Japanese writing desk


I selected this photo because it represents a different perspective from my primarily western-influenced education. This is actually a photo that I took a couple of years ago when I first moved to Japan and began to explore my new neighbourhood. One thing I’ve discovered since living here is an idea of harmony and balance in very simple things, including writing. Calligraphy is held in high regard as an important art in Japan, which stands in stark contrast to the techno-crazed image that many have of modern Japan.

I’m really looking forward to this course – it’s a refreshing break in my mind from many of the other courses in the MET program, and as an international school librarian, it’s one that is directly relevant to my work.

Looking forward to discussing and learning with you all.

Brian Farrell

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3 Responses to Japanese writing desk

  1. Al Davidson says:


    Nice image. I am interested to hear more about the contrasting ideas of image and reality in Japan. Do you observe both the ‘hi-tech plugged in’ and ‘harmonistic simplicty’ images of Japan?

    I read an interesting article in the Globe & Mail yesterday about changing times for Japan’s elderly people that challenged their cultural value of reverence for the elderly.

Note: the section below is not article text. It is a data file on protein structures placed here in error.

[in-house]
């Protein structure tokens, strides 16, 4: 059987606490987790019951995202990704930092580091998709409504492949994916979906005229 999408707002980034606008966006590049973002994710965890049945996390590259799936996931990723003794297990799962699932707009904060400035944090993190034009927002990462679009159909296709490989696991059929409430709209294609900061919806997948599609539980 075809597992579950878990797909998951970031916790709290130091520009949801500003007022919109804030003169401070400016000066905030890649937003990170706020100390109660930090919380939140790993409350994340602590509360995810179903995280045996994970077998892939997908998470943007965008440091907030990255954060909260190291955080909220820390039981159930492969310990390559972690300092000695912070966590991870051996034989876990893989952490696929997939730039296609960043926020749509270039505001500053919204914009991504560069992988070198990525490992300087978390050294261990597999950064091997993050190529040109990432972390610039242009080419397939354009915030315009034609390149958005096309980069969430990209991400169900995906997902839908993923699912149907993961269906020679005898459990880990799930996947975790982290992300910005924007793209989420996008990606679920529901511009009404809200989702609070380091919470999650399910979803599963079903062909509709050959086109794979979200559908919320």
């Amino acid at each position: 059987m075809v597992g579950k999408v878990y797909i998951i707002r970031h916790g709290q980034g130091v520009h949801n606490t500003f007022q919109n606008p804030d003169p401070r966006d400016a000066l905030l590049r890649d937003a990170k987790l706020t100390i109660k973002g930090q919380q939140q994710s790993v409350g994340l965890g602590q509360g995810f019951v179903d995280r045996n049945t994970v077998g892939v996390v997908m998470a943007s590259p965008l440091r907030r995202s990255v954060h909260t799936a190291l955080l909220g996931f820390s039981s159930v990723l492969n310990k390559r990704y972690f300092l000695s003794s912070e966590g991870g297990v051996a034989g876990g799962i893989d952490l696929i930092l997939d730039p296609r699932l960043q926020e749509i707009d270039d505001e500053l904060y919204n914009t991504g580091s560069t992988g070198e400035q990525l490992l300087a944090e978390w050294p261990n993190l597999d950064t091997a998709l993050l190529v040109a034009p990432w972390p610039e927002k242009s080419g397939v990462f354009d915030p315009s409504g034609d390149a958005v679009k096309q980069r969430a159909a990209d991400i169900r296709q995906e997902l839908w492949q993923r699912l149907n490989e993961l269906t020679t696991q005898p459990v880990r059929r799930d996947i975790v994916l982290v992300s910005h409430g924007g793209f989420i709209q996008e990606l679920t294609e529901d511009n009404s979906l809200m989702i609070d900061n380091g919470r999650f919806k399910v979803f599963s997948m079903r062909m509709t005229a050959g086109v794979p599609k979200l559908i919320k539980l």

2. blamb says:

    Love the textures and the play of light in this image.

  3. iirene says:

    Hi Brian,

    Your photo shows one side of one the great paradoxes in Japanese society– the perservation of tradition amongst modernity. How many hours do students spend writing and memorizing those characters and perfecting those strokes? Yet as adults, most soon forget how to write because they no longer need to practice and with the Japanese keyboard, there is no need to remember each character.

    All the images of “lines” in your photo, could be like that task in elementary school detention, of writing the same sentence, over and over again!


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